Edinburgh Worldwide board reassured Baillie Gifford on the right track

After a positive half year new chair John Simpson-Dent tells shareholders improving fundamentals and increased M&A should see the global smaller companies trust recover.

The new chair of Edinburgh Worldwide (EWI ) has told shareholders that improving fundamentals and increased M&A activity should finally rerate the Baillie Gifford global smaller companies trust after its thumping in recent years.

John Simpson-Dent, who has replaced Henry Strutt as the head of a board that took fund managers Douglas Brodie and Svetlana Vieteca to task in January for three years of big losses, said that while high interest rates were challenging, he and the other non-executive directors were increasingly encouraged that market fundamentals would reassert themselves.

The £545m growth-style trust, which has a 28% allocation to private, unquoted stocks, saw its underlying asset value rise 6.4% over the six months to the end of April and the shares climb 13.6%, trailing the S&P Global Smaller Companies index benchmark’s 15%, interim results this month showed.

With five-year shareholder returns now showing a 26% loss versus a 42% gain for the benchmark, Simpson-Dent emphasised that a long-term perspective was important as the board did its job of holding the managers to account.

‘Whilst it is encouraging to see early signs of Edinburgh Worldwide’s net asset value [NAV] improving and its discount narrowing, the board is highly sensitive to the fact that maintaining a long-term perspective can be difficult in volatile markets,’ he said.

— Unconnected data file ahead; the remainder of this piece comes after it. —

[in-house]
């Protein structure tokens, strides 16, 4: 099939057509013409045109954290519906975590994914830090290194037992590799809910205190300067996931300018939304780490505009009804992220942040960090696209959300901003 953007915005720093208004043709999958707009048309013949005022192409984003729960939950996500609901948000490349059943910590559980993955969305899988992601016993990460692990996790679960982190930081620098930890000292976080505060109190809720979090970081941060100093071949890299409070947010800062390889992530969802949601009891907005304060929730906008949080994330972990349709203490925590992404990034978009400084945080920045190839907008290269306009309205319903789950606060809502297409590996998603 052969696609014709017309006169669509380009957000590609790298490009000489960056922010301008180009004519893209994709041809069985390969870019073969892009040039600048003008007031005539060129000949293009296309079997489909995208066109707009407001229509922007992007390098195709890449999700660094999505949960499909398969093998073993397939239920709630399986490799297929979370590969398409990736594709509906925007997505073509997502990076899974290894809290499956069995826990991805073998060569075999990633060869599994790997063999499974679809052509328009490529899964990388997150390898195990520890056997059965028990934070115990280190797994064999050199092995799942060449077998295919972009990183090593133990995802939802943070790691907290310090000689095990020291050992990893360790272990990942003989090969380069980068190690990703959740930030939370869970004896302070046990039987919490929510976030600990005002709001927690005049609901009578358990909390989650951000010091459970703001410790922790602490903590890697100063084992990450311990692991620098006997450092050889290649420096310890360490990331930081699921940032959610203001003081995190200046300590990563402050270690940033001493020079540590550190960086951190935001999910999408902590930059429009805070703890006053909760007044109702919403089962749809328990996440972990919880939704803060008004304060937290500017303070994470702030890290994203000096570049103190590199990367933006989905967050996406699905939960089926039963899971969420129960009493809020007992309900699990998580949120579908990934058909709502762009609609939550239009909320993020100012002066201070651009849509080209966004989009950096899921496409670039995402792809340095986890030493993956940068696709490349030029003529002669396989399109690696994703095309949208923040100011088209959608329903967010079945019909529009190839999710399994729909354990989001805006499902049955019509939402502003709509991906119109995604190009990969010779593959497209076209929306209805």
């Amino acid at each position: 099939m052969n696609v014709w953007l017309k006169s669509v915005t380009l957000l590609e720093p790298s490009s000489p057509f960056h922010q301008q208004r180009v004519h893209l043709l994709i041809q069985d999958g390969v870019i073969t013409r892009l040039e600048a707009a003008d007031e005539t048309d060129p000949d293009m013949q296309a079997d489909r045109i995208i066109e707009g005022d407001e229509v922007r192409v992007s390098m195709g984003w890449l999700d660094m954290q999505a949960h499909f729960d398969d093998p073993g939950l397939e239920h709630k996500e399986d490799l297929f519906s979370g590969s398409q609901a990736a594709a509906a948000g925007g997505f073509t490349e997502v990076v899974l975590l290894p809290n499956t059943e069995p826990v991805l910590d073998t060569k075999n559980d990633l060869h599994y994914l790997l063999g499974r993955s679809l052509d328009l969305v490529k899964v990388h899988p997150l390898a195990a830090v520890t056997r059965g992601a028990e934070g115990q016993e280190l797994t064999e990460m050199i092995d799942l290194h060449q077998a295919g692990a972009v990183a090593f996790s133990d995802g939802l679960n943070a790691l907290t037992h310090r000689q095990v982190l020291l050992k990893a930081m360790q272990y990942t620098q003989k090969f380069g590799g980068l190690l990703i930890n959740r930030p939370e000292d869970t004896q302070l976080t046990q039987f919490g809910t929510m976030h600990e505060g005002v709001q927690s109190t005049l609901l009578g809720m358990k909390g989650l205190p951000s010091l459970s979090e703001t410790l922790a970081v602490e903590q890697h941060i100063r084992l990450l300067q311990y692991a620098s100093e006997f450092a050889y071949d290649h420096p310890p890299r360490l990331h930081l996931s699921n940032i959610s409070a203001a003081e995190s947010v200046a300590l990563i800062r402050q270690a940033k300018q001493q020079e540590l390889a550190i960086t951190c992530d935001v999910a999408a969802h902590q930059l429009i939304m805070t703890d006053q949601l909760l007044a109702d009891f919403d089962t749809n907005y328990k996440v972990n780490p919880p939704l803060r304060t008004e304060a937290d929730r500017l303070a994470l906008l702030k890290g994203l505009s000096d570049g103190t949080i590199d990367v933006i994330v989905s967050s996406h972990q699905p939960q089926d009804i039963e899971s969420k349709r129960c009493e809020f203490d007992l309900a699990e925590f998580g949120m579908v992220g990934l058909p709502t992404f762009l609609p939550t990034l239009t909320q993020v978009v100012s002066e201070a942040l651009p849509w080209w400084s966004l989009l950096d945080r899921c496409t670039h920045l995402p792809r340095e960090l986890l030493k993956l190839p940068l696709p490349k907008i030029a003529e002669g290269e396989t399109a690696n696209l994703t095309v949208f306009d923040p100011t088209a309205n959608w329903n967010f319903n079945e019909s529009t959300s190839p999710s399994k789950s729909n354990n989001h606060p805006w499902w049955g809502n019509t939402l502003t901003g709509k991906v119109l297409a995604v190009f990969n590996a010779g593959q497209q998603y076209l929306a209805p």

Two holdings benefited from takeover offers, with US software company Hashicorp receiving an acquisition offer from IBM at a 28% premium to the price the managers paid 12 months earlier, and Shockwave Medical, which Johnson & Johnson bid for at over nine times their entry price.

Brodie (pictured) and Vieteca said they would not be surprised to see the M&A theme extend over coming periods given the opportunities that abound, with the pair exiting nine positions at a £25m loss in favour of smaller holdings as they balanced ‘patience against the need for capital for ideas already executing well’.

This included UK listed companies, online estate agent Rightmove (RMV) and high-performance polymer supplier Victrex (VCT).

The managers said that while AI will transform huge swaths of both business and consumer activity – and the GLP-1 weight loss drugs have had a similar impact on the healthcare sector – their own smaller companies will see their relevance increase as their offerings improve and resonate with customers, they emphasised.

They pointed to the top performers, such as Axon Enterprises, which makes Tasers and body-worn cameras for law enforcement, and AeroVironment, the leading manufacturer of small-scale surveillance and tactical drones for the military.

‘They share a public sector customer base that is increasingly embracing technology to both drive operational and budgeting efficiency at deep scale whilst simultaneously protecting frontline operatives – a “better and cheaper” combination that resonates deeply currently,’ they said, adding that they were also embracing AI.

One noteworthy holding was private company PsiQuantum – which is also in the Scottish Mortgage (SMT ) portfolio – that is building the first utility-scale quantum computer in Australia.

Developments in the quantum computing area might represent a seismic shift in the computing architecture, they said, adding that it’s not ‘hyperbole to suggest that PsiQuantum can realistically become the most valuable and society-impacting company’ in the portfolio.

At yesterday’s close of 143p, the shares had fallen almost 9% this year to date to stand on an 11% discount to net asset value. The non-dividend payer has slumped 57% in the past three years but has generated a total return of 82.7% to shareholders over 10 years. 

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